Man pleads guilty in bank fraud case

Ex-Ridgefield resident used Vancouver building to get loan

By Paris Achen, Columbian courts reporter

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A former Ridgefield man pleaded guilty Monday in Portland to multiple crimes related to a September 2008 sham refinancing of an office building in Vancouver, according to the U.S. Department of Justice.

Sheldon Harmon, who now lives in St. George, Utah, pleaded guilty to bank fraud, making false statements to a bank and two counts of money laundering. Harmon is in his mid-30s but his exact age couldn't be determined by press time. He will be sentenced Aug. 12 by U.S. District Judge Marco A. Hernandez in Portland. He faces a sentence of up to 30 years in prison.

Harmon provided false information to Umqua Bank in Beaverton, Ore., that the office building at 4001 Main St. was more than 90 percent occupied and yielding more than $74,000 in monthly rent payments.

In fact, the building was largely vacant, prosecutors said.

During the underwriting process, Harmon had business signs made and placed them outside the building to make it appear there were tenants renting the space, according to prosecutors.

The lies persuaded the bank to lend Harmon more than $3.8 million to refinance the property. Harmon pocketed more than $1.2 million of the loan and failed to make payments. He then had the debt discharged in a Chapter 7 bankruptcy in 2010, costing the bank more than $2 million, according to court documents. His family went on food stamps the same year.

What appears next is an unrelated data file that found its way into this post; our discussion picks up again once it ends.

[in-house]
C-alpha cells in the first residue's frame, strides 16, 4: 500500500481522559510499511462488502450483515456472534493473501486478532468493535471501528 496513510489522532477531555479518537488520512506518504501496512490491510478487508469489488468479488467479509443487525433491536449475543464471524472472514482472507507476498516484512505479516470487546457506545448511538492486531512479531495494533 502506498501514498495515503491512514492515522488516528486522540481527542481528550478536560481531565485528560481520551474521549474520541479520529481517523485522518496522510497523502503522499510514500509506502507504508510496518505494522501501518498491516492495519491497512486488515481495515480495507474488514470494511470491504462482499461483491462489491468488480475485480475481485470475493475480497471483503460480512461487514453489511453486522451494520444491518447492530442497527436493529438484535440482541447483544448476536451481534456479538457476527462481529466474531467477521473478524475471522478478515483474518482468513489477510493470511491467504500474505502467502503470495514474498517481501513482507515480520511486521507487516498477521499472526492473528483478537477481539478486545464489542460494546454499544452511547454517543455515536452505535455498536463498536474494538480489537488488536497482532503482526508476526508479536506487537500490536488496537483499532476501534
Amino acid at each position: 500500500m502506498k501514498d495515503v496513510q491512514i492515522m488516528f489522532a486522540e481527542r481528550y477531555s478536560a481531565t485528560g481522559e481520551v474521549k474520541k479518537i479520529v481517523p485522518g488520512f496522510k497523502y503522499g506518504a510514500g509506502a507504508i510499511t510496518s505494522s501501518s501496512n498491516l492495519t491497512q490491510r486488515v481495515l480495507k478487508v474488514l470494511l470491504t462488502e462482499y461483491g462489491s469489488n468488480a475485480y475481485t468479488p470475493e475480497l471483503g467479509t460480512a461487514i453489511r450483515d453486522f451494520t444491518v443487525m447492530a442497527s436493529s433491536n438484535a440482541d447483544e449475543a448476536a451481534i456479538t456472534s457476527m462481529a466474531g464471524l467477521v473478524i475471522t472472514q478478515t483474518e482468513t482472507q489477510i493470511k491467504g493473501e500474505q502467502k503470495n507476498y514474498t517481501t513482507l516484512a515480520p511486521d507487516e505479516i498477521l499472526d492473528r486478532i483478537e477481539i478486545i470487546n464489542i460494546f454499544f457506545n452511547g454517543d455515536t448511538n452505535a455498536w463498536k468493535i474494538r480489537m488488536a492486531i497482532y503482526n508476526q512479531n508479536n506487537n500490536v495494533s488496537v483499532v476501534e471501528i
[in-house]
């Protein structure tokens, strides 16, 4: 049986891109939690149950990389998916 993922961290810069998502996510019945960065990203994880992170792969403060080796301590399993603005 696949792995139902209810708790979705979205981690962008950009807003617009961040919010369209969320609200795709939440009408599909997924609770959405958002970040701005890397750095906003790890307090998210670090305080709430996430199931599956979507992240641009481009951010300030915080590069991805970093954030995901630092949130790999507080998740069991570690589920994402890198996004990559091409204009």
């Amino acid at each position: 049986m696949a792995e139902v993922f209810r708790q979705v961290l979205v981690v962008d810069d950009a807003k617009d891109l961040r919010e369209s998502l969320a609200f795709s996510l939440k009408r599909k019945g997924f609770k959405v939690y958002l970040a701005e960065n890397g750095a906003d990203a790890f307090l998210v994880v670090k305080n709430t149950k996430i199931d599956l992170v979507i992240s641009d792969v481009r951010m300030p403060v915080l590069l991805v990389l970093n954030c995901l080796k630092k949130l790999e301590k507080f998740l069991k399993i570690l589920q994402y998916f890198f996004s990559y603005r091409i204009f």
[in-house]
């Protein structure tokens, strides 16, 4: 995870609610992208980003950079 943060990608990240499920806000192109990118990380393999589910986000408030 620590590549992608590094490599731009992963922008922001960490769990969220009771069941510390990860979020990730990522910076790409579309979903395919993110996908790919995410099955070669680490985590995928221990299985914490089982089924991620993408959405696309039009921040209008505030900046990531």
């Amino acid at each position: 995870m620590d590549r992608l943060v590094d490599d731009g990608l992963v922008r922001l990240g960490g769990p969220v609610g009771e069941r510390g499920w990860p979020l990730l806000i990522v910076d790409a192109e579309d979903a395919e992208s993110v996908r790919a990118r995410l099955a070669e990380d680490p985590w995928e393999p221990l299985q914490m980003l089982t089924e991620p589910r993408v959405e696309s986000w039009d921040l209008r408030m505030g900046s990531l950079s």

However, at the same time, he continued to drive a Cadillac Escalade, take his family on vacations and make payments on his $1.6 million home in Ridgefield, according to prosecutors.

The office building was once home to Lighthouse Financial, a mortgage brokerage that Harmon founded at age 24.

Lighthouse and Harmon were barred from doing business in Oregon in 2009 for illegal lending practices. The Washington State Department of Financial Institutions then revoked the company's license in June 2010.

Lighthouse violated mortgage lending law by opening unlicensed branches, hiring brokers who had criminal records or were unlicensed, keeping shoddy client records and providing fraudulent information on mortgage applications.

Lighthouse was licensed in Oregon and Washington between 2002 and 2009 and had 11 branches in the two states.

Harmon also was president of another mortgage company, eLIFE Mortgage Inc., which operated at the same address.

A dozen other people with Lighthouse connections also have faced criminal charges, according to The Oregonian.

Paris Achen: 360-735-4551; http://twitter.com/Col_Courts;http://facebook.com/ColTrends;paris.achen@columbian.com